I have been organizing monthly meetups off and on since 2011, when I moved here. Currently they happen on the first Wednesday of the month. I announce them on Meetup and on OSMCal. I try to reach out to new and active mappers via OSM messages to get more people to join. Those who attend appreciate the sense of community that the meetups bring. The University of Utah is home to a YouthMappers chapter, but I haven’t been in touch with them. Online, we have a Slack channel #local-utah on the OpenStreetMap US Slack. If you’re not a member of this Slack, you can invite yourself here.
5. What steps could the global OpenStreetMap community take to help support OSM in Utah and the western US in general?
I would love it if it were easier to get in touch with local mappers. I built a tool, Meet Your Mappers, that helps a little bit by listing the most active mappers in your area. I am looking forward to seeing Microcosms, an extension to the OSM web site that lets you create mapper groups, become part of osm.org. If you haven’t heard about it, check out his presentation at SOTM US earlier this year.
At the national level, OpenStreetMap US has been doing an absolutely amazing job growing the OSM community nationwide. They host regular online Mappy Hours, support local groups with advice and Meetup membership costs, and organize bigger events that really create a sense of community. During COVID, we had the online Mapping USA events, and last spring our part of the United States was lucky to host the first in-person SOTM US since 2019 in Tucson, Arizona. The local team as well as OSM US did a great job making this event fun and successful.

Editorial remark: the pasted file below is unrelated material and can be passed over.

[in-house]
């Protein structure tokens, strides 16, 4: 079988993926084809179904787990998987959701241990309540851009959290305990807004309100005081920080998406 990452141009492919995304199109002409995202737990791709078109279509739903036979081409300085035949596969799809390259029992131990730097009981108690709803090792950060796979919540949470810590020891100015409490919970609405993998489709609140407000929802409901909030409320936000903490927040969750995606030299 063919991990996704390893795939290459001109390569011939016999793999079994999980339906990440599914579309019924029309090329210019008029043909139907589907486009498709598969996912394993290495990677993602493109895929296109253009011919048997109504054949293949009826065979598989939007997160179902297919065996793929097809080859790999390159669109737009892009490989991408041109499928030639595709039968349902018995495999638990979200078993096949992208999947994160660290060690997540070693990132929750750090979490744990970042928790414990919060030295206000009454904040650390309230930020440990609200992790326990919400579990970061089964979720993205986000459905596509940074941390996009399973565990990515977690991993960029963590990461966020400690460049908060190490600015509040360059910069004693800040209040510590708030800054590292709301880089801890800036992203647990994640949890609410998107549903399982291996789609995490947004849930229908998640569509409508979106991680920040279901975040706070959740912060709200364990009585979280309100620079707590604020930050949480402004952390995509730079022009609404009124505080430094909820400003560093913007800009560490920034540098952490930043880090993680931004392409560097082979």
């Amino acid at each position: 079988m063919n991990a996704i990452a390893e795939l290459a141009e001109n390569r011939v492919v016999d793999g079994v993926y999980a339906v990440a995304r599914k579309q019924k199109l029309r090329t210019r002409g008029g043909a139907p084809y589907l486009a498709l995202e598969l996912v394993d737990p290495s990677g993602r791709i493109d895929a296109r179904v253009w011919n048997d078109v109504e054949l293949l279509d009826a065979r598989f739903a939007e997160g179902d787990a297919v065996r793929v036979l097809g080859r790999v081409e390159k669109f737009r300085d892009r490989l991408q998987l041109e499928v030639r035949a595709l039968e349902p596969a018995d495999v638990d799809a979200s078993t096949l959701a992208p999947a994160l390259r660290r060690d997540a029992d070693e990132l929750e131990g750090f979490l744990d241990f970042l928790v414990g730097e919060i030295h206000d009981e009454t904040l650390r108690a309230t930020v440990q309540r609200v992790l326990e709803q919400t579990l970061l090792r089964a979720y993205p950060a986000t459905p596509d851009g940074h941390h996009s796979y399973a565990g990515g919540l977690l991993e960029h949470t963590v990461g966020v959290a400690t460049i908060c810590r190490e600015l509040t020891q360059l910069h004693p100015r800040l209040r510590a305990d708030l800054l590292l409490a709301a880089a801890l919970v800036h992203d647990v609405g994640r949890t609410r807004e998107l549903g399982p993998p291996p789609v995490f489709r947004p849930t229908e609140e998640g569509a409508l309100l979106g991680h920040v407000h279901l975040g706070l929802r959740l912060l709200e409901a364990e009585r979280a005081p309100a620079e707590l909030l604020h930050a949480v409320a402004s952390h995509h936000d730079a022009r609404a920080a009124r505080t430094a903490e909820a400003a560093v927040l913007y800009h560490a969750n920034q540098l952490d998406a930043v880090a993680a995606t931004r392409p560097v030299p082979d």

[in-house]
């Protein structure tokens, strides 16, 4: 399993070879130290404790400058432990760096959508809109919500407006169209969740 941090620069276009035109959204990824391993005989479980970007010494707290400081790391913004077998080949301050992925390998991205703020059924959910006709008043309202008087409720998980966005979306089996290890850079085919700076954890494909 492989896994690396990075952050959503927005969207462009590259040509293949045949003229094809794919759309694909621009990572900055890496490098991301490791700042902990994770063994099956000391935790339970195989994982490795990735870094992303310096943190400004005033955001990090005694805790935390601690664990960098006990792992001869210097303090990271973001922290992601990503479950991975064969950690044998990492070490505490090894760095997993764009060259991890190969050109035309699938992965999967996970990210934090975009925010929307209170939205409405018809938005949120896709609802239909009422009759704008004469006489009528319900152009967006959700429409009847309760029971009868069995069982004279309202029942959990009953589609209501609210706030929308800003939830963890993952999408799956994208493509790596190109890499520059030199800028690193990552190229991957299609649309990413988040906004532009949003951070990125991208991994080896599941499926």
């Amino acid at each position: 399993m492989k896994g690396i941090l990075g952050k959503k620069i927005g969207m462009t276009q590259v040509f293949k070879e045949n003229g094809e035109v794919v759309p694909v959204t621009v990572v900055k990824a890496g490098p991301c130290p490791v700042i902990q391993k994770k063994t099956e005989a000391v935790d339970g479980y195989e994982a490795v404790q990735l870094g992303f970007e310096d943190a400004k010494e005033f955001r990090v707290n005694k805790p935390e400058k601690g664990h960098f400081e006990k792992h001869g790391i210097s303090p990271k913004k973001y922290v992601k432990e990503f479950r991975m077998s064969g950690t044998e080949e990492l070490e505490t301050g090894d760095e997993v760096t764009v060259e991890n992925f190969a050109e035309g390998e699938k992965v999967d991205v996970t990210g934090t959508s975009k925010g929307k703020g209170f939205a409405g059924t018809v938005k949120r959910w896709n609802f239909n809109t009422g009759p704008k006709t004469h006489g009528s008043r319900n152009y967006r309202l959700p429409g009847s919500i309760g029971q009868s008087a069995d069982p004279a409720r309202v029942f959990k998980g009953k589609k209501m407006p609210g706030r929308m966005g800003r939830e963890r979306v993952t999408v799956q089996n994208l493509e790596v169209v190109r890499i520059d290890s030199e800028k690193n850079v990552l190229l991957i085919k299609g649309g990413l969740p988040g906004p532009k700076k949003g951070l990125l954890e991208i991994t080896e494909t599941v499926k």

6. This year OSM celebrates its 18th birthday, so we are well into the “teenager” stage of the project. But what will it look like when it “grows up”? Where do you think the project will be in 10 years time, both globally and in Utah specifically?
10 years is a long time to look ahead. I would argue that OSM is not quite in teenager territory yet. Perhaps more in the “Wonder Years” stage. OSM is only starting to come to terms with the fact that we’re a major player in the maps space now. The rapid growth and adoption of OSM has caused some growing pains. We haven’t really learned what it means to be a truly global and diverse community yet. We haven’t fully embraced the opportunities that growing use of and contributions to OSM data by large organizations can bring. We must face these challenges, and in 10 years we surely will have, but it will require strong vision and leadership.
Meanwhile here in Utah, we will just keep working on the map and collaborating with local and state GIS agencies to improve OSM and make it more useful. Recently, I collaborated with the Utah state GIS agency to publish an OSM-based places dataset that complements the State’s own GIS data. It is already used by 911 services to find people in emergencies more quickly. This is the kind of stuff that keeps me want to work on OSM. More than anything though, it’s the people. I have made many friends in this community. I hope to see them all this summer in Firenze at SOTM!
Thank you, Martijn - for your efforts to grow OpenStreetMap in Utah and worldwide. I also had the pleasure of attending SotM in Limerick many years ago, and it got me very motivated about OpenStreetMap. How far we’ve come since then! Thanks for the insights into the OSM Utah scene and keep up the great work.
Please let us know if your community would like to be part of our interview series here on our blog. If you are or know of someone we should interview, please get in touch, we’re always looking to promote people doing interesting things with open geo data.